AUDREY: Is there a particular one that you’d recommend?

CHRISTIE: I read his Secrets of Consulting book. I haven’t read a lot of his other. And there’s another one on problem solving in general called Are Your Lights On? So, those are the ones I’ve read personally. I haven’t read any of those system stuff yet. And yes, he has a blog, so you can kind of get a sense of his style in the blog. But anyone who’s ever asked me about pricing and consulting, the main thing I [inaudible] is actually from his Secrets of Consulting book. And I just really appreciate his style. It’s not informal. It’s just very like down to earth and just with a lot of good information. So check that out.

All right. I think that’s our show this week. Next week, we’re going to record in a slightly different time. Well, not slightly. Totally different day. We’re going to record in the afternoon on Thursday.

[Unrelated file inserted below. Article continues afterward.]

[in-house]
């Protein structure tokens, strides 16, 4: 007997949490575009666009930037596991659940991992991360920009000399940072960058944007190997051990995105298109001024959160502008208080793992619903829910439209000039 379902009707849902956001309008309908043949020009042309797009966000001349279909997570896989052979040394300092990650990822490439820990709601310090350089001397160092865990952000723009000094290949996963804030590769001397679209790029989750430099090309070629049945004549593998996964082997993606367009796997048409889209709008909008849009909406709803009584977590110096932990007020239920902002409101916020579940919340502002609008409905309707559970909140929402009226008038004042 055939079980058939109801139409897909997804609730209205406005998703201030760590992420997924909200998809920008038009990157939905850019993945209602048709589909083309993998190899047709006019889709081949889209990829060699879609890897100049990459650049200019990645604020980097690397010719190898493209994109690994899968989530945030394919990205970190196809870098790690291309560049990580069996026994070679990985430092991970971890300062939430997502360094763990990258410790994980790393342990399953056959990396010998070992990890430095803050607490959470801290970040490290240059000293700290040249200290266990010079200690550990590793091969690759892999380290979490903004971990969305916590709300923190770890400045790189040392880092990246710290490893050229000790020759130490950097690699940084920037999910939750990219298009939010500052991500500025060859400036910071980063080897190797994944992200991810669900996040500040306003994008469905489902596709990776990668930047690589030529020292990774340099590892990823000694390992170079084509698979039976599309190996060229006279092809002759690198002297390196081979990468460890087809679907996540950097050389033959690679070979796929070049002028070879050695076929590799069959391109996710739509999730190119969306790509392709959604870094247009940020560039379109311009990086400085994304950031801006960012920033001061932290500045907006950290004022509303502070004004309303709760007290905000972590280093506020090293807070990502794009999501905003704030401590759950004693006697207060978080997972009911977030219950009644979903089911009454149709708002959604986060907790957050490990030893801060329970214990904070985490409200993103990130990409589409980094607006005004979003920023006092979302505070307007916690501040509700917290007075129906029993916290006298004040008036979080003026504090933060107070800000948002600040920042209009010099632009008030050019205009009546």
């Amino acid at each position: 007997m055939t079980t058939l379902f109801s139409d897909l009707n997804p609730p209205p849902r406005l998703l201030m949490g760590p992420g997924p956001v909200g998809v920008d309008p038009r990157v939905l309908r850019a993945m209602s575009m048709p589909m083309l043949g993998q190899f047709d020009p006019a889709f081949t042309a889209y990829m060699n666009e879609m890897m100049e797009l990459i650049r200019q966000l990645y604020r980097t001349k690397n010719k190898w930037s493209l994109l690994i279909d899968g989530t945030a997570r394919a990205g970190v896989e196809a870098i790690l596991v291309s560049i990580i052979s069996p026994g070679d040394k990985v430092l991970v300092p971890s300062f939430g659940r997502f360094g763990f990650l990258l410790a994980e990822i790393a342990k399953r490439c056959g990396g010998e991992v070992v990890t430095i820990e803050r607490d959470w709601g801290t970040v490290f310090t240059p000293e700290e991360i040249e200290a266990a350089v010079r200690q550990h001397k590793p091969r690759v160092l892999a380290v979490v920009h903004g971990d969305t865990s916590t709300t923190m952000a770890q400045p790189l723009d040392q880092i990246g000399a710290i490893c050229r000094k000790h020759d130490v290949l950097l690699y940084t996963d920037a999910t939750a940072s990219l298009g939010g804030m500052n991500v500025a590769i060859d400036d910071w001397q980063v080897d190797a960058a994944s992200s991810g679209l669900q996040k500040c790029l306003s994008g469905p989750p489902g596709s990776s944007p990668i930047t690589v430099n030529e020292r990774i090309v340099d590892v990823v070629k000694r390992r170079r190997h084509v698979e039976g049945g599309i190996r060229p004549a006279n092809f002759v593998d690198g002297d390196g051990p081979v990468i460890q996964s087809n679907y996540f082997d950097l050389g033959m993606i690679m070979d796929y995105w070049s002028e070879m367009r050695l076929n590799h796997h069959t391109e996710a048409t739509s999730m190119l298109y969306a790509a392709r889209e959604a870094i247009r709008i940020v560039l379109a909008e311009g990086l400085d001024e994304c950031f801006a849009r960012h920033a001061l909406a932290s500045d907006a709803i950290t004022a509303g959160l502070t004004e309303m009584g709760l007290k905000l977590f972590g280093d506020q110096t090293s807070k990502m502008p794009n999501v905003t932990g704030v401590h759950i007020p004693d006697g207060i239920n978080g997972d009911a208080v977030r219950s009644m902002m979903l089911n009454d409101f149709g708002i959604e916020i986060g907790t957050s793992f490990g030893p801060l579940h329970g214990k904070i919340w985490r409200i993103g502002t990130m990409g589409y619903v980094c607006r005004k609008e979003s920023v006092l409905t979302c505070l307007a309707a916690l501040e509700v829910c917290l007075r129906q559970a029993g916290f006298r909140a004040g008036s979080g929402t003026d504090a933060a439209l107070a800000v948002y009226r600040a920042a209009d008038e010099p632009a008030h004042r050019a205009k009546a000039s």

AUDREY: But we’ll post the thing on Twitter.

CHRISTIE: Yeah. All right. And hopefully, it’ll be a little cooler, probably not.

AUDREY: I think we get like two days of better weather and then it’s awful again. But I am going to take myself to a mountain creek.

CHRISTIE: Oh, good

AUDREY: And stick my feet in, at least. So, I’ll get to cool off a little bit.

CHRISTIE: All right. Well, enjoy that Audrey and thanks for joining me again. Have a good week, everyone.


CHRISTIE: And that’s a wrap. You’ve been listening to The Recompiler Podcast. You can find this and all previous episodes at recompilermag.com/podcast. There you’ll find links to individual episodes as well as the show notes. You’ll also find links to subscribe to The Recompiler Podcast using iTunes or your favorite podcatcher. If you’re already subscribed via iTunes, please take a moment to leave us a review. It really helps us out. Speaking of which, we love your feedback. What do you like? What do you not like? What do you want to hear more of? Let us know. You can send email feedback to podcast@recompilermag.com or send feedback via Twitter to @RecompilerMag or directly to me, @Christi3k. You can also leave us an audio comment by calling 503 489 9083 and leave in a message.

The Recompiler podcast is a project of Recompiler Media, founded and led by Audrey Eschright and is hosted and produced by yours truly, Christie Koehler. Thanks for listening.